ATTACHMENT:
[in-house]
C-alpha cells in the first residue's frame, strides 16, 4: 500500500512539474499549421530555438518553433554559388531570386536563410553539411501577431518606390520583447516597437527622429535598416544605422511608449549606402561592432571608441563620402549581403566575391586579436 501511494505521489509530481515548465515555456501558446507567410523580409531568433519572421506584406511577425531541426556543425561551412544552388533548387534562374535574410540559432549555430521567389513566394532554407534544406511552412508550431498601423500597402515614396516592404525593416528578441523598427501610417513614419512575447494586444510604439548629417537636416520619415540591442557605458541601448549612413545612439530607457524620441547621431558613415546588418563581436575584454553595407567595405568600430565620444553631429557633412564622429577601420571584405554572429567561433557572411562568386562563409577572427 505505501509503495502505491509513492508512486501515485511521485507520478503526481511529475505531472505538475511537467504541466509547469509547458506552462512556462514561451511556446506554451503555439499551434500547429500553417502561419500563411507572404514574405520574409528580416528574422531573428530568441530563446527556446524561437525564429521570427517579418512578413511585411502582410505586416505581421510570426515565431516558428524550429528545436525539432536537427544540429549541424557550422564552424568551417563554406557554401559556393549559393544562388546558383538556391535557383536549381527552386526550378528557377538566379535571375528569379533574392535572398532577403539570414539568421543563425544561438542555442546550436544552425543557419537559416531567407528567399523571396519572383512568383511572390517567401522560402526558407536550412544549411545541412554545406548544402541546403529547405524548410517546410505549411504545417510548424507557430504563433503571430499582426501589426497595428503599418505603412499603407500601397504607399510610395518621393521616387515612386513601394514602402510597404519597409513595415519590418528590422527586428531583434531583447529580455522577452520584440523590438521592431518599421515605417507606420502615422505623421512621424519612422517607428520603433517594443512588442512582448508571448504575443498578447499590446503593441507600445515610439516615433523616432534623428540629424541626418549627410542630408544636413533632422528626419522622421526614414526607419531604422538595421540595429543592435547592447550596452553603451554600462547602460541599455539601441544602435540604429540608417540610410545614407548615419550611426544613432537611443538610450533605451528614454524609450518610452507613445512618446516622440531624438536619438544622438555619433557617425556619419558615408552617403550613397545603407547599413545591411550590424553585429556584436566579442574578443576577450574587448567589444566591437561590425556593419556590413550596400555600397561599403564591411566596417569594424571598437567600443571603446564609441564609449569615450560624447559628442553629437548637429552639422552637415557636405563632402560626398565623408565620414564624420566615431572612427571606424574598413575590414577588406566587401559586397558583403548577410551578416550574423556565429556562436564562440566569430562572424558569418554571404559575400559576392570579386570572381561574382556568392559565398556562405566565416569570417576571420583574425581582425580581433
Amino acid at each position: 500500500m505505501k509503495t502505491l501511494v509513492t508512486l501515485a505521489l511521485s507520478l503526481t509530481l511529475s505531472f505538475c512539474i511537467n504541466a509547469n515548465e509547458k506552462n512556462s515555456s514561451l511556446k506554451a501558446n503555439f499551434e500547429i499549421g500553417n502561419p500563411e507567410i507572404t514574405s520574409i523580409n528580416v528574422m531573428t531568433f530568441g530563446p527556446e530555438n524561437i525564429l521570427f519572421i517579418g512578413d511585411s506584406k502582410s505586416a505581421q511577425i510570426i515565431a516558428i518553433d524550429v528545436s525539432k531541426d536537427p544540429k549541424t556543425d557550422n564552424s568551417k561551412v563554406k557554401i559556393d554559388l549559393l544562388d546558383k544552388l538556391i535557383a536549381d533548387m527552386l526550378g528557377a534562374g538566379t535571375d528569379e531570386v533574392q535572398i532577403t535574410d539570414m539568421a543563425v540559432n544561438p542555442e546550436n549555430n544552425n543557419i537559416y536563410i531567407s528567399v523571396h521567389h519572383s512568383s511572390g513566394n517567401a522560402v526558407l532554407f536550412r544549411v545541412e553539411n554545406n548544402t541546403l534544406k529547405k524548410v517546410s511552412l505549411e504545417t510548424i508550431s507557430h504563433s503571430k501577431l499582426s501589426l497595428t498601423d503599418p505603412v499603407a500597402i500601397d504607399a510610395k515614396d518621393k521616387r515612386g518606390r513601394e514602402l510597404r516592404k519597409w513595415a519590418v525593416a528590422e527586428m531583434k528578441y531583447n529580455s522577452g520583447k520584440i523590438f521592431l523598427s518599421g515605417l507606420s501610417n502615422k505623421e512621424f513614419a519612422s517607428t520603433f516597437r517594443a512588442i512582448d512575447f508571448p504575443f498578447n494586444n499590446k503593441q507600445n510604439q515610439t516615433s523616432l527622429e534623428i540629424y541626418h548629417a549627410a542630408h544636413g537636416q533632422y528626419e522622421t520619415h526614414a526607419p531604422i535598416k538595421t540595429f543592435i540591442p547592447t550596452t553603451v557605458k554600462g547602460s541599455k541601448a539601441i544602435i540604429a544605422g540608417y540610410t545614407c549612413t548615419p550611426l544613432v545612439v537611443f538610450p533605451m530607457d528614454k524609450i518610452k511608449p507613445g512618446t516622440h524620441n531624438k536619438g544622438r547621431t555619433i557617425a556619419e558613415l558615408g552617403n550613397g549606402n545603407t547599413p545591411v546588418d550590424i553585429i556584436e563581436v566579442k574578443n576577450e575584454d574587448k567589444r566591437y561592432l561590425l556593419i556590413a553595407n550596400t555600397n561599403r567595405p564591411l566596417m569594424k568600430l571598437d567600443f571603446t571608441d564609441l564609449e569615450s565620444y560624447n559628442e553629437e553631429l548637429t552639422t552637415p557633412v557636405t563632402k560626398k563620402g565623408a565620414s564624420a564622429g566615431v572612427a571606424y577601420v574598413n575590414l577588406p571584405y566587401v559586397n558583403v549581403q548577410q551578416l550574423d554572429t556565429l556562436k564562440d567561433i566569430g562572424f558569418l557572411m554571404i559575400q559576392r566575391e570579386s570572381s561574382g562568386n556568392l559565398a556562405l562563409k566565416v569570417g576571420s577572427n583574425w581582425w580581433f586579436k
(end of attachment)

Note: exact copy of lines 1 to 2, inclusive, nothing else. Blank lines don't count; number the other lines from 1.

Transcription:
[in-house]
C-alpha cells in the first residue's frame, strides 16, 4: 500500500512539474499549421530555438518553433554559388531570386536563410553539411501577431518606390520583447516597437527622429535598416544605422511608449549606402561592432571608441563620402549581403566575391586579436 501511494505521489509530481515548465515555456501558446507567410523580409531568433519572421506584406511577425531541426556543425561551412544552388533548387534562374535574410540559432549555430521567389513566394532554407534544406511552412508550431498601423500597402515614396516592404525593416528578441523598427501610417513614419512575447494586444510604439548629417537636416520619415540591442557605458541601448549612413545612439530607457524620441547621431558613415546588418563581436575584454553595407567595405568600430565620444553631429557633412564622429577601420571584405554572429567561433557572411562568386562563409577572427 505505501509503495502505491509513492508512486501515485511521485507520478503526481511529475505531472505538475511537467504541466509547469509547458506552462512556462514561451511556446506554451503555439499551434500547429500553417502561419500563411507572404514574405520574409528580416528574422531573428530568441530563446527556446524561437525564429521570427517579418512578413511585411502582410505586416505581421510570426515565431516558428524550429528545436525539432536537427544540429549541424557550422564552424568551417563554406557554401559556393549559393544562388546558383538556391535557383536549381527552386526550378528557377538566379535571375528569379533574392535572398532577403539570414539568421543563425544561438542555442546550436544552425543557419537559416531567407528567399523571396519572383512568383511572390517567401522560402526558407536550412544549411545541412554545406548544402541546403529547405524548410517546410505549411504545417510548424507557430504563433503571430499582426501589426497595428503599418505603412499603407500601397504607399510610395518621393521616387515612386513601394514602402510597404519597409513595415519590418528590422527586428531583434531583447529580455522577452520584440523590438521592431518599421515605417507606420502615422505623421512621424519612422517607428520603433517594443512588442512582448508571448504575443498578447499590446503593441507600445515610439516615433523616432534623428540629424541626418549627410542630408544636413533632422528626419522622421526614414526607419531604422538595421540595429543592435547592447550596452553603451554600462547602460541599455539601441544602435540604429540608417540610410545614407548615419550611426544613432537611443538610450533605451528614454524609450518610452507613445512618446516622440531624438536619438544622438555619433557617425556619419558615408552617403550613397545603407547599413545591411550590424553585429556584436566579442574578443576577450574587448567589444566591437561590425556593419556590413550596400555600397561599403564591411566596417569594424571598437567600443571603446564609441564609449569615450560624447559628442553629437548637429552639422552637415557636405563632402560626398565623408565620414564624420566615431572612427571606424574598413575590414577588406566587401559586397558583403548577410551578416550574423556565429556562436564562440566569430562572424558569418554571404559575400559576392570579386570572381561574382556568392559565398556562405566565416569570417576571420583574425581582425580581433